VIENNA (Reuters) - One of Gustav Klimt’s most famous paintings will not be returned to the heirs of its Jewish former owner in a case that has tested Austria’s laws on restitution of looted art.
The law, which is often applied in cases linked to the country’s Nazi past, was updated in 2009 to include works which were sold rather than stolen, but whose owners had been put under pressure to part with their property.
The 34-metre long Beethoven Frieze, completed in 1902 as a homage to the German composer’s Ninth Symphony, used to belong to the Lederer family, but was seized when they fled to Switzerland after Nazi Germany annexed Austria in 1938.
Erich Lederer got the masterpiece back after World War Two, but he was not allowed to export his many other artworks unless he sold the painting to the Austrian state at a discount, the family’s lawyers say.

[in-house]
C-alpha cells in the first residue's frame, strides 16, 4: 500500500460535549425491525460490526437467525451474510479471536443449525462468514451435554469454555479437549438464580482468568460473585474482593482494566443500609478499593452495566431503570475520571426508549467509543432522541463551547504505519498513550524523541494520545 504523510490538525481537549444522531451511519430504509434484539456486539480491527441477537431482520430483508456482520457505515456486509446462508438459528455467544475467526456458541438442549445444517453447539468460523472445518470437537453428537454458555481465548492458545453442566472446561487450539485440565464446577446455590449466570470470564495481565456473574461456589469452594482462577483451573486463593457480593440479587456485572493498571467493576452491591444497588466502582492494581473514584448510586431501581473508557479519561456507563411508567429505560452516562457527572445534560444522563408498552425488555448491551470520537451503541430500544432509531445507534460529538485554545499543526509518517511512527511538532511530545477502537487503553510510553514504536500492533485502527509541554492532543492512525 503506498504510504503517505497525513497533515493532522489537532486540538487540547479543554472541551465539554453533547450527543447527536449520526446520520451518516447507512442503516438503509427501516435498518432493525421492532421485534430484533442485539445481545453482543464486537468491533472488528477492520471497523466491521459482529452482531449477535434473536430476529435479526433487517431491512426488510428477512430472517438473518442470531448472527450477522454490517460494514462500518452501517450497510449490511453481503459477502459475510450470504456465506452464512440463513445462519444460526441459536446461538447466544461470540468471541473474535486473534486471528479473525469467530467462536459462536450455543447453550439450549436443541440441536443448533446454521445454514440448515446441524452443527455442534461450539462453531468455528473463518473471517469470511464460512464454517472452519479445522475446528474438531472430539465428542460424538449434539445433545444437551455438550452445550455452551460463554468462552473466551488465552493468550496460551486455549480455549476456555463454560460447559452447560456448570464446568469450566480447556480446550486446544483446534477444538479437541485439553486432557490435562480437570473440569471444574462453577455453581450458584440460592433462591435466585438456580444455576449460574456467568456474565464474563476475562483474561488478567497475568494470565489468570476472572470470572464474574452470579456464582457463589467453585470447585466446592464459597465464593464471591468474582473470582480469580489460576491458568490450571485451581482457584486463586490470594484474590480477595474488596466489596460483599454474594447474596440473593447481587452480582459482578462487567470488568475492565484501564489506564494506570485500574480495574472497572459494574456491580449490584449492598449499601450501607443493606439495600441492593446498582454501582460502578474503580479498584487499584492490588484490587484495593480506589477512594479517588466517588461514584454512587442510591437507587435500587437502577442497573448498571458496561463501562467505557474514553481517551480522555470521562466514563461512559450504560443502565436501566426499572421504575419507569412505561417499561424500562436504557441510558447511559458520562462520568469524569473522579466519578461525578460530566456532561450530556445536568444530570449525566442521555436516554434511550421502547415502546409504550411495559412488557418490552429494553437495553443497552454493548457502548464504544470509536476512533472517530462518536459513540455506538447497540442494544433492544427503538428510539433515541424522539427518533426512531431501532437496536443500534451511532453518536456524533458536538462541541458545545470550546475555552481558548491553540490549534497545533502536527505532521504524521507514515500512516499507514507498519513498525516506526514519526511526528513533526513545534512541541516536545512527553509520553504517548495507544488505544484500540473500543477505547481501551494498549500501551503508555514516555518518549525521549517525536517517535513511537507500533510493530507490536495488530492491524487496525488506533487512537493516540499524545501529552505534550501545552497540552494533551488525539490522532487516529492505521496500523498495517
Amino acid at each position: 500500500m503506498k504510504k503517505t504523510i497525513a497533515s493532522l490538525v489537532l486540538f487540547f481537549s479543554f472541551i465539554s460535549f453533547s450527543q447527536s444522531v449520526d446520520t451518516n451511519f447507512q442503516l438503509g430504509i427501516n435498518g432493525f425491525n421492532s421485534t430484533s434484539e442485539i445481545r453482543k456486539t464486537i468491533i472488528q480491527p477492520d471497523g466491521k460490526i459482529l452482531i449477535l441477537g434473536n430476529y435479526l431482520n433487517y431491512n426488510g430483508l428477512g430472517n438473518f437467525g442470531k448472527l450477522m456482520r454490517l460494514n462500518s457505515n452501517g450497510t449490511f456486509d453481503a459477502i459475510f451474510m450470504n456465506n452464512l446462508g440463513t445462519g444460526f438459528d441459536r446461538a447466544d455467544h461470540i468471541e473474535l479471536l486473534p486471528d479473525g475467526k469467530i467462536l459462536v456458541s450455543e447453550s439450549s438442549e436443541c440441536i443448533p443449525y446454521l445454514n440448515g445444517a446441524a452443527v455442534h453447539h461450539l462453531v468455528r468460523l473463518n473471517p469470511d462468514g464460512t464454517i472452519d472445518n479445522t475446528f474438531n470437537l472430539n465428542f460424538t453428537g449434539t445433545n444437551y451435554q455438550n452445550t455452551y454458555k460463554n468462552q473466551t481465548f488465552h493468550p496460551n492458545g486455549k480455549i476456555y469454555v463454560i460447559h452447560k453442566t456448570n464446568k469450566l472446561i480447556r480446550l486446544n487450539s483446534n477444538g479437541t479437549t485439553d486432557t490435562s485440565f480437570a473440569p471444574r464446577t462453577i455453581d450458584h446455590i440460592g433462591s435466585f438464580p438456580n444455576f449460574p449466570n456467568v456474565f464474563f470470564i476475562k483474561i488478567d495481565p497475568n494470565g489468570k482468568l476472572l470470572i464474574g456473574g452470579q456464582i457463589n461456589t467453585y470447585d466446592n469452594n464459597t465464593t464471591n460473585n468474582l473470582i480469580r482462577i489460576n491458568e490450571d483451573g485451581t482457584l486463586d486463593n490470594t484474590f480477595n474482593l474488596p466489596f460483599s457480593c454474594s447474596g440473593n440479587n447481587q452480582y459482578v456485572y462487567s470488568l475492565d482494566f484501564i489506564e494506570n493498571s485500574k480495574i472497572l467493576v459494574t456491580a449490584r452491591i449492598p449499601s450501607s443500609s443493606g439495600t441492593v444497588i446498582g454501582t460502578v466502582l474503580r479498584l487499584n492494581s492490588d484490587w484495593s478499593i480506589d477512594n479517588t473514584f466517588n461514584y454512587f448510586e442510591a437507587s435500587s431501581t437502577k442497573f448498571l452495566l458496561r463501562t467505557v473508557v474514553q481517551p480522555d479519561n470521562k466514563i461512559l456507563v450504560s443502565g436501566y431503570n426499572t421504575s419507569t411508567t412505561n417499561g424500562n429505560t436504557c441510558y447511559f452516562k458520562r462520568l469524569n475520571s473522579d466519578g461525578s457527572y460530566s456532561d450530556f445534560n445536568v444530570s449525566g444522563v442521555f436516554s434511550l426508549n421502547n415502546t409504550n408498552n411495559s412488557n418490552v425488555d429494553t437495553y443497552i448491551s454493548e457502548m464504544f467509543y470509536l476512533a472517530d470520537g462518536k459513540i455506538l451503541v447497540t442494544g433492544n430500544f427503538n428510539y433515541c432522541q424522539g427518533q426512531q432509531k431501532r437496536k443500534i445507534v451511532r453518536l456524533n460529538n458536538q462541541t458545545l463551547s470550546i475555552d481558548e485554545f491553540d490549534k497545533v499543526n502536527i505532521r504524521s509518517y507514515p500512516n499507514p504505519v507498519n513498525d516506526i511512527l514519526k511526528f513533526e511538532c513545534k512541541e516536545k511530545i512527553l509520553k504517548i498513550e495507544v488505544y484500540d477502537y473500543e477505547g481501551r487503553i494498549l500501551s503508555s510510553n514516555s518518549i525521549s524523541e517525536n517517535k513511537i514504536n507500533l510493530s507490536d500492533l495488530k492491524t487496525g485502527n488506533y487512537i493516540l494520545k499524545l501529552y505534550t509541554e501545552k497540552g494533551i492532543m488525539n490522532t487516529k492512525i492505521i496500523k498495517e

He eventually sold it for $750,000 in the 1970s and it now hangs on public display in Vienna’s Secession Building.
Austria’s government, which returned several works by Klimt’s near contemporary Egon Schiele to Lederer’s heirs in 1999, said it would follow an expert panel’s decision on Friday that the painting was lawfully sold to the state.
One of the lawyer’s representing some of Lederer’s heirs said he rejected Friday’s decision and planned to take the case to the European Court for Human Rights in Strasbourg or a court in the United States.
Swiss-based lawyer Marc Weber said the decision-making process regarding Austria’s restitution law was not transparent for the heirs of former owners.
Alfred Noll, another lawyer representing a group of Lederer’s heirs, echoed Weber’s criticism, but said he would not take further action, according to the APA news agency.
Culture Minister Josef Ostermayer said he was glad the frieze would remain on show for people in Austria to visit.
Reporting by Shadia Nasralla; Editing by Louise Ireland and Crispian Balmer